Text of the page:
Biotechnology

A new lens analysis approach could improve treatments for nearsightedness

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A new lens analysis approach could improve treatments for nearsightedness
Instrumentation recreates the nature of myopic eyes to test lenses that prevent vision loss

A new lens analysis approach could improve treatments for nearsightedness
Instrumentation recreates the nature of myopic eyes to test lenses that prevent vision loss

WASHINGTON — Researchers have developed a new instrument to rigorously measure and compare the light-focusing properties of special eyeglass lenses used to slow the progression of myopia, or nearsightedness. The information obtained with this new approach could help inform future lens designs that are even more effective at preventing vision loss.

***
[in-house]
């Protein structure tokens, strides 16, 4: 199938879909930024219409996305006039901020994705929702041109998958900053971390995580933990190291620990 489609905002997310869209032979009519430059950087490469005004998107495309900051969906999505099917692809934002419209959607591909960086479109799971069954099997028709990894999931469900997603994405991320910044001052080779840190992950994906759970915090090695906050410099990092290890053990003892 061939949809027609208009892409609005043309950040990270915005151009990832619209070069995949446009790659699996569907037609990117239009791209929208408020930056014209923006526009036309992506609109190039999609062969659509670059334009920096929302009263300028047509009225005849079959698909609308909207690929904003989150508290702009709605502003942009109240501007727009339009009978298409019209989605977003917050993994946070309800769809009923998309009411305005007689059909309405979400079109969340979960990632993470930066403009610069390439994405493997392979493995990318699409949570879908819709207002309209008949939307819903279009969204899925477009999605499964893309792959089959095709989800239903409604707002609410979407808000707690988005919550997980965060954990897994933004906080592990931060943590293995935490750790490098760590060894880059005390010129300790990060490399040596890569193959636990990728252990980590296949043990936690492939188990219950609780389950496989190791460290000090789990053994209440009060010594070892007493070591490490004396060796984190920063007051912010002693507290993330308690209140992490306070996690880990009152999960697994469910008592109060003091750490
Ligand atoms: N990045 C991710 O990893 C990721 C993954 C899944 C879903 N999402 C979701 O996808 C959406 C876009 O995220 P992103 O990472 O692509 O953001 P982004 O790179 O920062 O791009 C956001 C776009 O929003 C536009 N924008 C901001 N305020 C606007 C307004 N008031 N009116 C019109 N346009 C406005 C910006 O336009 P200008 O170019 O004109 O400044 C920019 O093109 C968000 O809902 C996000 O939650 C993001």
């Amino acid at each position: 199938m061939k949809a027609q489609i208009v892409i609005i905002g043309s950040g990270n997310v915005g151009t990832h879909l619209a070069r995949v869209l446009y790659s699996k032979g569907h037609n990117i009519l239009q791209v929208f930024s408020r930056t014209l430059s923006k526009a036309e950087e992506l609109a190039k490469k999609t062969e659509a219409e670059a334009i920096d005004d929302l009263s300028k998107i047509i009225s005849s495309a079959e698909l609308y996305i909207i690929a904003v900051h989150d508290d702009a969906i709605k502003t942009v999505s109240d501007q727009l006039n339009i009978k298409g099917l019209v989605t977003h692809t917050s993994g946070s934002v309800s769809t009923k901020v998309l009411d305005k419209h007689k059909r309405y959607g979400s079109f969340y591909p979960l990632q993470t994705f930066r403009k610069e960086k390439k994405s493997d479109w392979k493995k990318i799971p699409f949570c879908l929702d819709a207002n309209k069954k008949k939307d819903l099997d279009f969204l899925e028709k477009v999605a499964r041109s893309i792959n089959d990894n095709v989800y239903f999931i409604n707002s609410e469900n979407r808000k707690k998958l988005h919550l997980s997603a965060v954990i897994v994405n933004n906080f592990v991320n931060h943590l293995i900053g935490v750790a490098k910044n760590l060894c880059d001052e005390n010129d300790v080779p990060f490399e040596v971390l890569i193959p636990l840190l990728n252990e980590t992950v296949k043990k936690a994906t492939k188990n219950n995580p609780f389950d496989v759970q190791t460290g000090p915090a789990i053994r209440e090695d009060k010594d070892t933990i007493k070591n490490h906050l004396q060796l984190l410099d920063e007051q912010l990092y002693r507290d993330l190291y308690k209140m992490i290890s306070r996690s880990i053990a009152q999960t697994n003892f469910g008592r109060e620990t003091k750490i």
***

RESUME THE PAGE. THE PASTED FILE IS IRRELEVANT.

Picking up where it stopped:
Nearsightedness is on the rise worldwide, especially among children. If current trends continue, half of the world’s population will be nearsighted by 2050, according to a report from the Brien Holden Vision Institute in Australia. Although the drivers of this worrying trend are not entirely clear, special eyeglass lenses have been shown to prevent myopia from getting worse. This is especially important for children and adolescents who often experience developmental conditions as their bodies grow.

In the OPTICALthe Optica Publishing Group journal for high-impact research, researchers from the ZEISS Vision Science Lab at the University of Tübingen, in Germany, and the University of Murcia, in Spain, describe their new instrument, which measures lens performance under real-world viewing conditions. They also report results from measuring the light focusing characteristics of various lenses used to slow the progression of myopia.